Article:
According to several studies, drinking alcohol in moderation promotes heart health and causes high blood pressure. Healthowealth has prepared everything you need to know about Alcohol and high blood pressure. But is drinking dangerous or beneficial to your blood pressure? Weigh the benefits and drawbacks to help you make the best decision.
Is Alcohol Beneficial for high blood pressure?
During the examination of the relation between alcohol and high blood pressure, it most likely depends on what else is going on in your life. First and foremost, shedding weight through diet and exercise, limiting salt consumption, and minimizing stress are your best options for lowering blood pressure.
But what if you like to have a drink or two every now and then? In certain circumstances, light-moderate drinking (defined as up to two drinks per day for males and one for women) has resulted in a slight reduction in high blood pressure.
It has been demonstrated in modest doses to reduce blood pressure by 2 to 4 mm Hg (millimeters of mercury) in women. Most experts believe, however, that this is not a large enough decline to recommend drinking for the entire population.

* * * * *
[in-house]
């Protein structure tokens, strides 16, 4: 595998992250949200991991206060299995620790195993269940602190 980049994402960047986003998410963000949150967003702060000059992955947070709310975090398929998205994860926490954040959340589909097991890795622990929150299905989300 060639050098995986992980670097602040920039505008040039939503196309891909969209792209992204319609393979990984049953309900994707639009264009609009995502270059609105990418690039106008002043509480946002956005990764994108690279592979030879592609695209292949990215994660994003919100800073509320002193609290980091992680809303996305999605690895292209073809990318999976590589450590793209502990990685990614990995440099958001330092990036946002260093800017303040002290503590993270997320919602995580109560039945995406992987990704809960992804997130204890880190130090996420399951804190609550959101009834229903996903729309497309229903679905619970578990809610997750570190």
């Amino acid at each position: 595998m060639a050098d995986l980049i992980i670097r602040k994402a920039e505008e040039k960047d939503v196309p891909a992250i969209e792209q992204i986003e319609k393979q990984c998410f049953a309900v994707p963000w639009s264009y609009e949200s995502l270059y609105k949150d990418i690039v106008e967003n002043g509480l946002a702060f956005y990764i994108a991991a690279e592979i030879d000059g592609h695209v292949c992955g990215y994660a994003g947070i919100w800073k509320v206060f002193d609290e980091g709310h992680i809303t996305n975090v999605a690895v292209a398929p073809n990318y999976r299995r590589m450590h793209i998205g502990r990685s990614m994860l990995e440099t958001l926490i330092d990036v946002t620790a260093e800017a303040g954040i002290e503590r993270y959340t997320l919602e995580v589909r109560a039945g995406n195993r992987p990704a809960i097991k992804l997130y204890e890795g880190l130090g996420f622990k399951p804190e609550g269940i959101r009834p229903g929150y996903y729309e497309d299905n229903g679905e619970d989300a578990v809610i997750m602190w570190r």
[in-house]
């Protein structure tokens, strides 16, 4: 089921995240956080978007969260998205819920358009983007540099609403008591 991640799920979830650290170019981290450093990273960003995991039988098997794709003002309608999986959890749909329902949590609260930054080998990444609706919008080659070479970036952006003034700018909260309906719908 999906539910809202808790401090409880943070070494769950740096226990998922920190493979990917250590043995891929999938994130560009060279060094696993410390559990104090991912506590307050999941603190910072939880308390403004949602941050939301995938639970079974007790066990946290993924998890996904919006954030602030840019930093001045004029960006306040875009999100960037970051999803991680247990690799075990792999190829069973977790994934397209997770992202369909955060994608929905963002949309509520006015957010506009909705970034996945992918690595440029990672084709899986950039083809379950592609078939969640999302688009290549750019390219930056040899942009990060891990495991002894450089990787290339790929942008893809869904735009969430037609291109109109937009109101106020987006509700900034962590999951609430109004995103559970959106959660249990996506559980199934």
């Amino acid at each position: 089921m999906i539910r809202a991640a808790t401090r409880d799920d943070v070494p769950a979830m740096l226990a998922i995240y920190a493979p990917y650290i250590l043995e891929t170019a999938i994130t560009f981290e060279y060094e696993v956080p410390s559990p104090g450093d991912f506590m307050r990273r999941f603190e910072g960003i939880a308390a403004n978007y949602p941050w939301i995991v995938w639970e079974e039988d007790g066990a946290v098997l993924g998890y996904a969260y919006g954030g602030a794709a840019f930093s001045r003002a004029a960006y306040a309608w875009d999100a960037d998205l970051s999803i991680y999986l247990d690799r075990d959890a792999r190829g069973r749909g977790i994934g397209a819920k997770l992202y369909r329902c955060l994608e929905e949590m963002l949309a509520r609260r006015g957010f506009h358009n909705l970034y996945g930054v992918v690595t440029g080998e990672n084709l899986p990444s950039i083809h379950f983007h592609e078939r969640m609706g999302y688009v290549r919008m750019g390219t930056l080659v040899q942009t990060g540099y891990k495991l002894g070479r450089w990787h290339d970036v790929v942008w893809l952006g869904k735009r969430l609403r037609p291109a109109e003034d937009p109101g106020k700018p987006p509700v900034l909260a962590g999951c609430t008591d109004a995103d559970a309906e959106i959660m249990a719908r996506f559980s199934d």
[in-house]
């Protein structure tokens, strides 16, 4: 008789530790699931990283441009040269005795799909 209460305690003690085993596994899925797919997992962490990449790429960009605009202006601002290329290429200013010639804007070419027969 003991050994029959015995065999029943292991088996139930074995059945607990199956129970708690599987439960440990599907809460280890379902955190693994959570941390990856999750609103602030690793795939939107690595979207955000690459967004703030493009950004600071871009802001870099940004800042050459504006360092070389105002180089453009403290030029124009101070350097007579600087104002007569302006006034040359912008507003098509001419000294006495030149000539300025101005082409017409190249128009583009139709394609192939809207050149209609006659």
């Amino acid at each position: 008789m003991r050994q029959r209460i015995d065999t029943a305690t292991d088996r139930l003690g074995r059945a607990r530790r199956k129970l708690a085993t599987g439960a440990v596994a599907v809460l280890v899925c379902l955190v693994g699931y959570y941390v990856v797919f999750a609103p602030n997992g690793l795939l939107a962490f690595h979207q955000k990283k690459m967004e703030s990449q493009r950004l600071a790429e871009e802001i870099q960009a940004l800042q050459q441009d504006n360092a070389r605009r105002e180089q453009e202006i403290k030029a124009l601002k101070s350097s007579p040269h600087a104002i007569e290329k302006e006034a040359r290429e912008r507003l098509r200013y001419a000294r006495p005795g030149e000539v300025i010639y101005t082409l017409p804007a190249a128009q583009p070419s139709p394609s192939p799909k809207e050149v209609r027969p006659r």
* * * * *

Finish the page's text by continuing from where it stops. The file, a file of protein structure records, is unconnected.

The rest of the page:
But what about the other heart-health benefits touted, such as the antioxidant impact of red wine and its ability to decrease cholesterol?
“It doesn’t matter if you’re a big beer or a heavy wine drinker; they’re all in danger of raising high blood pressure when they drink in excess.” Dr Arthur Klatsky said.
According to Arthur Klatsky, MD, an investigator for Kaiser Permanente’s research division and former chief of cardiology in Oakland, CA, you must first evaluate your lifestyle and genetic risk factors.
Many people should not drink at all for a variety of reasons, including a family history of alcoholism or heart or liver issues and high blood pressure, he adds.
However, if you have no ancestral risk factors, a glass (for women) or up to two (for males) depending on your age may be warranted.